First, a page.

Church

Igreja de Santo António (Saint Anthony Church)

This is the Church of Santo Antonio, or Saint Anthony of Padua (Italy). Despite his name, the saint was born in Lisbon 1195 in what is now the crypt of this church. The site of the family house where Anthony was born was turned into a small chapel in the 15th century. This early building, from which nothing remains, was rebuilt in the early 16th century, during the reign of King Manuel I. After long missionary pursuits, ...
Founded: 1730 | Location: Lisbon, Portugal

Mission of San Juan Capistrano

The Mission of San Juan Capistrano is one of several Spanish missions in California built for the purpose of converting people to the Catholic faith. Established in 1776 it was the largest Spanish building in California. Unfortunately it was partly destroyed by an earthquake in 1812 and gradually fell into disuse. However it was revived in the 20th century and is now once more a flourishing ministry.
Founded: 18th century | Location: San Juan Capistrano, United States

Igreja da Madalena (Magdalena Church)

The original church was erected in 1150 over a roman temple build in honor of the goddess Cybele, the mother-God. Three times destroyed, three times has been rebuilt. In 1363, a fire completely destroyed the church. In 1600 it was partially destroyed in a cyclone before succumbing to the earthquake in 1755. Queen Maria I of Portugal, in 1783 ordered to rebuild the church again. The Vestibule of this ch ...
Founded: 12th century | Location: Lisbon, Portugal

Craco

Craco is a ghost town in the region of Basilicata, precisely in Matera province, Italy. Located about 25 miles inland from the Gulf of Taranto, It lays atop a cliff upon the Cavone River valley. The landscape is characterized by 'calanchi', a semidesertic hill extensively eroded which appear barren in summer and grassy in springtime. Tombs have been found dating from the 8th century b.c. suggesting the original settlemen ...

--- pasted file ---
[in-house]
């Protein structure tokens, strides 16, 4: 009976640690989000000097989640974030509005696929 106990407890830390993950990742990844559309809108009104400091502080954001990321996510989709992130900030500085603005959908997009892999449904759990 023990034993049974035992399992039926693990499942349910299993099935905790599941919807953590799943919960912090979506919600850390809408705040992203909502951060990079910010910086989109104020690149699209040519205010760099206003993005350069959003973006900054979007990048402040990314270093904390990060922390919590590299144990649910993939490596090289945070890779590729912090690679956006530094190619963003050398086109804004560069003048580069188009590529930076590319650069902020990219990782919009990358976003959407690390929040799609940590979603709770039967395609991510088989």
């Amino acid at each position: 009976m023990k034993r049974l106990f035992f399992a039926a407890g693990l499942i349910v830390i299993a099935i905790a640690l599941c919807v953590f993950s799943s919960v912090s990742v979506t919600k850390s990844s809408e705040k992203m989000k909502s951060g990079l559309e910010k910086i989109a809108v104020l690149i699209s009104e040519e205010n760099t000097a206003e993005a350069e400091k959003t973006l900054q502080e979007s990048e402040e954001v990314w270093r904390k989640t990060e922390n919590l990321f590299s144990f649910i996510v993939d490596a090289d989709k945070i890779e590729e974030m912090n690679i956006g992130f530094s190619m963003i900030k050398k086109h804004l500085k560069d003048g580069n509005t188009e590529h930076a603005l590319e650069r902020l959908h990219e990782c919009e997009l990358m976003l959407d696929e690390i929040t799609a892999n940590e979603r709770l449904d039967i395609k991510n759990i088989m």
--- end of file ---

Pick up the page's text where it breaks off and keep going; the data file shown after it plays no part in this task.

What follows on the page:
Founded: Before 8th century BC | Location: Craco, Italy

Featured Historic Landmarks, Sites & Buildings

Historic Site of the week

Caerleon Roman Amphitheatre

Built around AD 90 to entertain the legionaries stationed at the fort of Caerleon (Isca), the impressive amphitheatre was the Roman equivalent of today’s multiplex cinema. Wooden benches provided seating for up to 6,000 spectators, who would gather to watch bloodthirsty displays featuring gladiatorial combat and exotic wild animals.

Long after the Romans left, the amphitheatre took on a new life in Arthurian legend. Geoffrey of Monmouth, the somewhat imaginative 12th-century scholar, wrote in his History of the Kings of Britain that Arthur was crowned in Caerleon and that the ruined amphitheatre was actually the remains of King Arthur’s Round Table.

Today it is the most complete Roman amphitheatre in Britain.